I am not the first to say it but it is surely true: if you wait long enough in Key West it will come up for sale. It won't be cheap and it probably won't be large but it will cot the earth especially ina town where wages are not high.
Fences, security cameras and alarm companies are all deployed by nervous residents ina town with a very low crime rate. Rusty ignores all warnings and does his thing.
Sometimes people call the police station and ask if there are any unsafe neighborhoods in Key West, as though they are worried they may buy a den of iniquity. I find it odd that they call the police with such questions but I try to answer as clearly as I can. I don't think there are any dangerous or crime filled neighborhoods in Key West. The worst problem most people have is with cantankerous neighbors, or they find themselves living next door to home being offered on the short term rental market. You need a permit to turn a house into a rental unit for less than 28 day sat a time but short term rentals are not impossible to obtain and the result can be rowdy drunken pool parties next door with new occupants every weekend.
The city looks very appealing when first you walk the historic streets with all those lovely wooden homes and flourishing tropical gardens. But jobs are hard to come by and careers even more so and even modest homes cost more than half a million dollars. Locals grouse all the time about the lack of affordability but the market doesn't care and prices keep rising and wealthy people from elsewhere bring boat loads of cash into town and the wheels have not yet come off the gravy train that is Key West for some people.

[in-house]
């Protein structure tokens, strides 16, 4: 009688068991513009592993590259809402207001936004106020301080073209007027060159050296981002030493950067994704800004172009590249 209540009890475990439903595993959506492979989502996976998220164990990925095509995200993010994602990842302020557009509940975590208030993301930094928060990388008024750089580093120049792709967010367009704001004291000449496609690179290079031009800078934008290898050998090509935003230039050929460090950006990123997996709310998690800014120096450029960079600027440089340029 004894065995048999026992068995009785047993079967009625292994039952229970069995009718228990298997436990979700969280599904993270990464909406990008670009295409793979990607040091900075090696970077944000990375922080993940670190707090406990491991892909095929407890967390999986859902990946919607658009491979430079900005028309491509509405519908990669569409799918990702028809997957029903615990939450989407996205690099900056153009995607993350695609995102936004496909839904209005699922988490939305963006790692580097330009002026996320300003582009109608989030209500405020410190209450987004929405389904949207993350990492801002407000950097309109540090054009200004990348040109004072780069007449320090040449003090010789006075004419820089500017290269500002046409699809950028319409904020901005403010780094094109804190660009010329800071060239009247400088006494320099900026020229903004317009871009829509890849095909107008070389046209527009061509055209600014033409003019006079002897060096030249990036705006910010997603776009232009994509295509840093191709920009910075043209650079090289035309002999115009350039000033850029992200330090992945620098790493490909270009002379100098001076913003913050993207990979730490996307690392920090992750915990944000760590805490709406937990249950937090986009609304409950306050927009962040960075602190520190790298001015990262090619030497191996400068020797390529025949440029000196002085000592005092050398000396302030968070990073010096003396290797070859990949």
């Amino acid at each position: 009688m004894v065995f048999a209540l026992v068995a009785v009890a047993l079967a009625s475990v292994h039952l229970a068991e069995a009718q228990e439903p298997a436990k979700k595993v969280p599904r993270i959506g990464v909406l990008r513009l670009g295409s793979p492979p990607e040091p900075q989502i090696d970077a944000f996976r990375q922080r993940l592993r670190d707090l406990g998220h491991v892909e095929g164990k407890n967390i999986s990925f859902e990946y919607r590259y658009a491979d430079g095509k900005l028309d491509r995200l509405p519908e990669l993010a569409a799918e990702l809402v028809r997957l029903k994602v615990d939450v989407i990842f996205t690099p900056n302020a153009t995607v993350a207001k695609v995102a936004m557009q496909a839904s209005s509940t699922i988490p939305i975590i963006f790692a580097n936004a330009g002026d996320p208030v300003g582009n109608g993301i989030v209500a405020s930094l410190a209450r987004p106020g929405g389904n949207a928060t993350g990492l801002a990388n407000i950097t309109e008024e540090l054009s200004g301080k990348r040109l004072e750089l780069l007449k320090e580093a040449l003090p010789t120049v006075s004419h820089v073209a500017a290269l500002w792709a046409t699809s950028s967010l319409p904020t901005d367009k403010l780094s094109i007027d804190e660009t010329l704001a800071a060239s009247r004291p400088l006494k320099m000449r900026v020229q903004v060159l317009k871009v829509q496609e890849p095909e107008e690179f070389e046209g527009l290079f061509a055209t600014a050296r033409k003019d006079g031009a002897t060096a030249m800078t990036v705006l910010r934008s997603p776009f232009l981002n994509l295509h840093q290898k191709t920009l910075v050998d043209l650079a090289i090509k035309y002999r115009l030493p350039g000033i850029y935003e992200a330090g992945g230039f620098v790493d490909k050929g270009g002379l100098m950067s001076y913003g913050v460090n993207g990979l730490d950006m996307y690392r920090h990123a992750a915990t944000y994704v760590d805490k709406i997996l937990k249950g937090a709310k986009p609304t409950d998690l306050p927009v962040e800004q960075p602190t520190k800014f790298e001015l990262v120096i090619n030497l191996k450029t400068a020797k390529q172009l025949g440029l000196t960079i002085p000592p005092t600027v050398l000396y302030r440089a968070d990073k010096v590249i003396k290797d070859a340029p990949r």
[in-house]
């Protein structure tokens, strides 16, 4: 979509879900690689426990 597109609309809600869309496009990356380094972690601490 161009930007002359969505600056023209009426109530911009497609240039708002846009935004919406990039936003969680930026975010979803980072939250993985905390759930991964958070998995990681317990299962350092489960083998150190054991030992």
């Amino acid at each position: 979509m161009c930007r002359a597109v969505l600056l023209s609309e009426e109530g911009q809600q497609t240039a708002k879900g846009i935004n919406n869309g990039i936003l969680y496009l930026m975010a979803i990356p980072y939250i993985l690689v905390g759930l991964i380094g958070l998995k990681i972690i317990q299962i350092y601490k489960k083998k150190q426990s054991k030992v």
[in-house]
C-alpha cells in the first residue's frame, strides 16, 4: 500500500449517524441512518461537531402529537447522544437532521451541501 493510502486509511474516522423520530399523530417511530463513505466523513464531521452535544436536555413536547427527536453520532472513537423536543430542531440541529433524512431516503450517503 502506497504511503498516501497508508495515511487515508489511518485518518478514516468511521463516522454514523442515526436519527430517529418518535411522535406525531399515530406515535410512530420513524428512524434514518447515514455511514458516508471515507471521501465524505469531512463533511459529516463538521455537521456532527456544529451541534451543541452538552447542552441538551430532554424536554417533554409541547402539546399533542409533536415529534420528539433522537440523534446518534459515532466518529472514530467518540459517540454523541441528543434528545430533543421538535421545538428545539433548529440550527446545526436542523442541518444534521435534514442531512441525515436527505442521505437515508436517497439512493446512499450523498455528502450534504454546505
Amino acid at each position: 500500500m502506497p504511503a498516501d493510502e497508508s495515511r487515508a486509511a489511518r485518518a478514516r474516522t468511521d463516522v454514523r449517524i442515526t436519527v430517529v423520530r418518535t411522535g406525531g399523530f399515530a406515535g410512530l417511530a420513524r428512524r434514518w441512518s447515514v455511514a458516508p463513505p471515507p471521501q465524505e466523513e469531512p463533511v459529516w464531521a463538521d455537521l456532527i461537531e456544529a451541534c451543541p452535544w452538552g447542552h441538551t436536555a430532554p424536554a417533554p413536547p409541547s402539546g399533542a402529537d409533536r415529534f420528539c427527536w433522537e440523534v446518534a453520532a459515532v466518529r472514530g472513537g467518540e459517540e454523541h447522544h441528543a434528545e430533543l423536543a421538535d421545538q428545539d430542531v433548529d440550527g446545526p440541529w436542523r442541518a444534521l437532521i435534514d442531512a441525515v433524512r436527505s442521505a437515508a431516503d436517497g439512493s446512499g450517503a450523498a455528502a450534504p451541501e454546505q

I understand the frustration but we do not live in a community which could even begin to understand rent control or want to try such a social experiment. I keep hearing how the city wants to build affordable housing to keep workers housed but the term affordable is never quantified so who knows what is considered possible for people tending bars and cleaning hotels who need to pay rent.
The compromises of life in the Lower keys are fairly commonplace and well known. There is little of the choice and variety that is a hall mark of mainland life in the US, land of malls and mountains, recreation of all sorts and schools of varying degrees of efficiency. There is but one hospital and not many people like it very much. Gas is expensive. Parking is scarce.
But still they come and dream of living here and those of us that do, choose not to go away so what does that say about all the grumbling and the expense and lack of choice?
I suppose it means that the intangibles count for more than the tangibles. Spare million dollars anyone?